After Alan Blinder recently wrote a spectacularly Keynesian piece in the Wall Street Journal op-ed section arguing for more deficit spending, VP and Economic Advisor of the St. Louis Fed, Daniel Thornton eviscerated Blinder’s claims in a short report. Below are some quotes from Thornton in response to Blinder’s claims that short term deficit spending increases will increase output without affecting long term growth.
- Additional deficit spending need not increase output for two reasons. First, increased deficit spending increases the supply of bonds, which reduces bond prices and increases real bond yields. Higher real bond yields reduce consumption and investment spending.
- Second, deficit spending may not affect private spending because of Ricardian equivalence, named after the classical economist, David Ricardo. The basic premise is that current tax cuts must be paid for with future tax increases in order to repay the additional debt incurred today.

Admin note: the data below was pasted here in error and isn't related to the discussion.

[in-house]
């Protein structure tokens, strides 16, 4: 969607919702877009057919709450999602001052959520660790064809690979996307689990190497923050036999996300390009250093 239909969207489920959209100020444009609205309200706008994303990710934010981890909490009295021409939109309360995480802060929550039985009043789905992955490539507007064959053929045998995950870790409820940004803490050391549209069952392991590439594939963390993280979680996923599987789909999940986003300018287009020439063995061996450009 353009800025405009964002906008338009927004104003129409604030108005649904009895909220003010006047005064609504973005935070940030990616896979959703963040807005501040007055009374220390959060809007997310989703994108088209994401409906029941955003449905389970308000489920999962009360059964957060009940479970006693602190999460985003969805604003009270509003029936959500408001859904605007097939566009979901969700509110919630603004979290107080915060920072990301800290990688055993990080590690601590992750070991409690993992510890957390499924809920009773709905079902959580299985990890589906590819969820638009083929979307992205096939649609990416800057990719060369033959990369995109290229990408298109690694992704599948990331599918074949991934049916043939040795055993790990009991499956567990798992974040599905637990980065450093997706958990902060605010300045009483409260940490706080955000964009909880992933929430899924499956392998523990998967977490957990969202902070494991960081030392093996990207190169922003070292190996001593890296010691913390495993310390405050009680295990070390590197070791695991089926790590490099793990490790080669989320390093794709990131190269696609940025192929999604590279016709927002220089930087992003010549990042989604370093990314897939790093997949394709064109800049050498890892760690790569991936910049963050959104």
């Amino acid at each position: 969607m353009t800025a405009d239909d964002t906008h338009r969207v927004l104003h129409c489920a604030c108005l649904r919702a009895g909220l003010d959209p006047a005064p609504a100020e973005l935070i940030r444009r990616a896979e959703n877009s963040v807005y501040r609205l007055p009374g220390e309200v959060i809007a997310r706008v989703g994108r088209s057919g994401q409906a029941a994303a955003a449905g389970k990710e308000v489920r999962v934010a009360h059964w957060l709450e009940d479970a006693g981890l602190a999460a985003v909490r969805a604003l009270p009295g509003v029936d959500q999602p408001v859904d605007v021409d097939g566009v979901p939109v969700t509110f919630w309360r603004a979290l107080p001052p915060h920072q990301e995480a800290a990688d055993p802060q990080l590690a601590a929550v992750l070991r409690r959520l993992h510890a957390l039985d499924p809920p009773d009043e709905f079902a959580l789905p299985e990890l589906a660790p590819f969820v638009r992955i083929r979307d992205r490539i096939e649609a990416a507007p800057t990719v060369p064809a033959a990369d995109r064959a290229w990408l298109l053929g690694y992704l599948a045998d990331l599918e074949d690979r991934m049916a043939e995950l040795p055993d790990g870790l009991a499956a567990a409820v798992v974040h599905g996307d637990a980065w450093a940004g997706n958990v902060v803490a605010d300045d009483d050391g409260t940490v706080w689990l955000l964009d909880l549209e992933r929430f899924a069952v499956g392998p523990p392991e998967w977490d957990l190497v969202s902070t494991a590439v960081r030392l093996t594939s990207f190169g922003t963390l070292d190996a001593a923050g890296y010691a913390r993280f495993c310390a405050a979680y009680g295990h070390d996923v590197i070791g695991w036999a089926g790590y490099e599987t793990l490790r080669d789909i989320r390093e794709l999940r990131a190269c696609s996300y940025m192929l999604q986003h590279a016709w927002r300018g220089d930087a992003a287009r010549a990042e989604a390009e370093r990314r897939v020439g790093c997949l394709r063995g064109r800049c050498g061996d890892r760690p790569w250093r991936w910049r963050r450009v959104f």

- Increased deficit spending can have no permanent effect on output. In short, government debt cannot be considered net wealth by all U.S. households. If it could be, then we could all become infinitely wealthy simply by incurring an infinite amount of debt. Just as with fiat money, you cannot simply print your way to long-run prosperity.
- Additional deficit spending reduces economic growth by crowding out capital investment. A smaller stock of capital means less future output. This is an intergenerational transfer: People today get more output, while those in the future get less. It seems likely that such a loss of future output could easily swamp any (temporary) increase in current output.
- The positive effect on output is problematic and temporary, while the negative effect on economic growth is long-lived.
- The idea that more will be produced if more is demanded is easy to understand. The belief that additional deficit spending will somehow cure the current problems—an unusually slow rate of output growth and an unusually high rate of unemployment—by stimulating innovation and capital spending is not.